Weird questions have always been a part of the process, though. Teams go all Harry Caray and ask things like, "If you were a hot dog and you were starving, would you eat yourself?" They don't do it because they need to know what would happen in the unlikely event that you do turn into a hot dog and are deprived of food for several days, they do it to see how you react in the face of something unexpected.
That's not a justification for anything, but that's why it happens. With that in mind, here are more examples of pre-draft zaniness from Geno Atkins(notes), a fourth-round pick of the Cincinnati Bengals.
"The only unusual question I got was if I was straight or gay," said Atkins, a Georgia defensive tackle whose father, Gene, played 10 seasons in the NFL. "And that was about it.
"'McDonald's or Burger King?' I think 'pillow or blanket?' was another one," Atkins added. "Those were the strange, unusual ones I got. I was like, 'What does that have to do with football?' I think they were kind of trying to loosen me up a little bit."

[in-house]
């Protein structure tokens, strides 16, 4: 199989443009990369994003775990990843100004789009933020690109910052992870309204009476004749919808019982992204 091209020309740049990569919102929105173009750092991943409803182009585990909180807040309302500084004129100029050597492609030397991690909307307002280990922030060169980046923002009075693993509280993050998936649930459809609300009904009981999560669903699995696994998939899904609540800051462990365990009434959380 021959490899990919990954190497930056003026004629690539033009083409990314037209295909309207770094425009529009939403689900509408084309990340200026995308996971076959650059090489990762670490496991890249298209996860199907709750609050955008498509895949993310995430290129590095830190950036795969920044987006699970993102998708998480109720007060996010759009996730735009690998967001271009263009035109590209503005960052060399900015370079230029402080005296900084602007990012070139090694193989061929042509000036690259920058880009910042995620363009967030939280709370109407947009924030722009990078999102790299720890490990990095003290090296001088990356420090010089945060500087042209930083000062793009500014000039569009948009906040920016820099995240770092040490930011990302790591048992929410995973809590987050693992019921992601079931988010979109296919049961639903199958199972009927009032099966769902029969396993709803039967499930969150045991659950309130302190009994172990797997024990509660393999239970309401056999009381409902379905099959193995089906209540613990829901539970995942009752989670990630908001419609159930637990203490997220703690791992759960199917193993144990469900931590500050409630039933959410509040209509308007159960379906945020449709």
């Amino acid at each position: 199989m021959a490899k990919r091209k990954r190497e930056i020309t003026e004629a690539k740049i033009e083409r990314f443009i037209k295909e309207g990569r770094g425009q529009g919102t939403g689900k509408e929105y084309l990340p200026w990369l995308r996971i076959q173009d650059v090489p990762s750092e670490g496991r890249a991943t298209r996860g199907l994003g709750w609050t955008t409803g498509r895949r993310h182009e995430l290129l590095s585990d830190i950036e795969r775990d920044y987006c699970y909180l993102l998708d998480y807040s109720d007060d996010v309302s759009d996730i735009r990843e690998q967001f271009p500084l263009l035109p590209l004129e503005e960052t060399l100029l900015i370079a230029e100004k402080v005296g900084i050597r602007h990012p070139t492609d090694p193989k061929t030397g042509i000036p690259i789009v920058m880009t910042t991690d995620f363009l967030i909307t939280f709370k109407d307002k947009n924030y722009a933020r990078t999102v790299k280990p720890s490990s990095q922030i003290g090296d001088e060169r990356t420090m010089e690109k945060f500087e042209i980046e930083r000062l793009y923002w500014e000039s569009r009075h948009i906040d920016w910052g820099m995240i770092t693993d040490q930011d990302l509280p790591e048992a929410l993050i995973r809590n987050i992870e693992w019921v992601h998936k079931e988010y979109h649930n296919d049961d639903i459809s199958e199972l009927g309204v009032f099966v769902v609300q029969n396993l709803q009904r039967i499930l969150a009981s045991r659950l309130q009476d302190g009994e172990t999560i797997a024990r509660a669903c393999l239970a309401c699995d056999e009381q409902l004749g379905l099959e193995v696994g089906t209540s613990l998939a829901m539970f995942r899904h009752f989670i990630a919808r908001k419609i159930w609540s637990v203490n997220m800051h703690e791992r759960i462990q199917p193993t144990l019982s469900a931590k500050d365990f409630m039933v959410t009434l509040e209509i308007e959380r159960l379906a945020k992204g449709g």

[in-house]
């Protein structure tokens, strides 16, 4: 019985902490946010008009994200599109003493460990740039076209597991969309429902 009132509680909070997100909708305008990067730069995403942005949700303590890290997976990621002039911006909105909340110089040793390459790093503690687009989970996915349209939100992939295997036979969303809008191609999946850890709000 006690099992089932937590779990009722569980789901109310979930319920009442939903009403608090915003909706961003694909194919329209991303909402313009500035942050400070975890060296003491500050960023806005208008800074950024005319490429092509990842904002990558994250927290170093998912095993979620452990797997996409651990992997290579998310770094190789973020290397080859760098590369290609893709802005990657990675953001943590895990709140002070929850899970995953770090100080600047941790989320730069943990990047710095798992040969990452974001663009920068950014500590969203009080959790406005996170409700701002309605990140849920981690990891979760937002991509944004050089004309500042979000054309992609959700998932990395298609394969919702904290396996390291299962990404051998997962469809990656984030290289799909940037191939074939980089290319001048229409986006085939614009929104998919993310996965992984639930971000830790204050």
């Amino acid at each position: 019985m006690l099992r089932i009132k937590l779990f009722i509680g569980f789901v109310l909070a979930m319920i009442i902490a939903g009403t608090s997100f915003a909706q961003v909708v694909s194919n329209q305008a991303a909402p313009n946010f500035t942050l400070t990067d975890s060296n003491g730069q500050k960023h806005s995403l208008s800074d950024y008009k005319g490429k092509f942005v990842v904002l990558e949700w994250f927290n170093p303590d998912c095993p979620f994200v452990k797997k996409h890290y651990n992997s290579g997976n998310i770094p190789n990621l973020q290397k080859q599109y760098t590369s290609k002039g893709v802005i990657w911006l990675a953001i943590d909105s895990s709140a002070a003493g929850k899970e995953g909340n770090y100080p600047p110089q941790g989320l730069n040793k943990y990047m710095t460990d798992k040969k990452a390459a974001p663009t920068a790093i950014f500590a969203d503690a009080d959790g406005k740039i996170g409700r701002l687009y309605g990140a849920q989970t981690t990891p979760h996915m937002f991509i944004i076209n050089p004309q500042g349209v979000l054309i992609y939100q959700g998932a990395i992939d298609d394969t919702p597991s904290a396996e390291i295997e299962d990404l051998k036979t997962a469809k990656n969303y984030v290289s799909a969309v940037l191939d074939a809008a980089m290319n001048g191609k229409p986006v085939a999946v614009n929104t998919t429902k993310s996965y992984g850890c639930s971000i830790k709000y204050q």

"That was probably the most unusual thing I had, somebody came at me and said, 'I've never seen a guy from Penn State make plays.' Really, you just have to keep your cool and come back with passionate but respectful answers."
There will always be the argument that if a team's going to pay a guy millions of dollars, they have a right to test him however they see fit. And I think there is some validity to that, but it also doesn't eliminate all boundaries.
You still have to treat people with a basic level of human respect. Your employer gives you money, but that doesn't give him or her the right to come into your cubicle and ask about your mother's sexual history or about your sexual preference. There's still a line.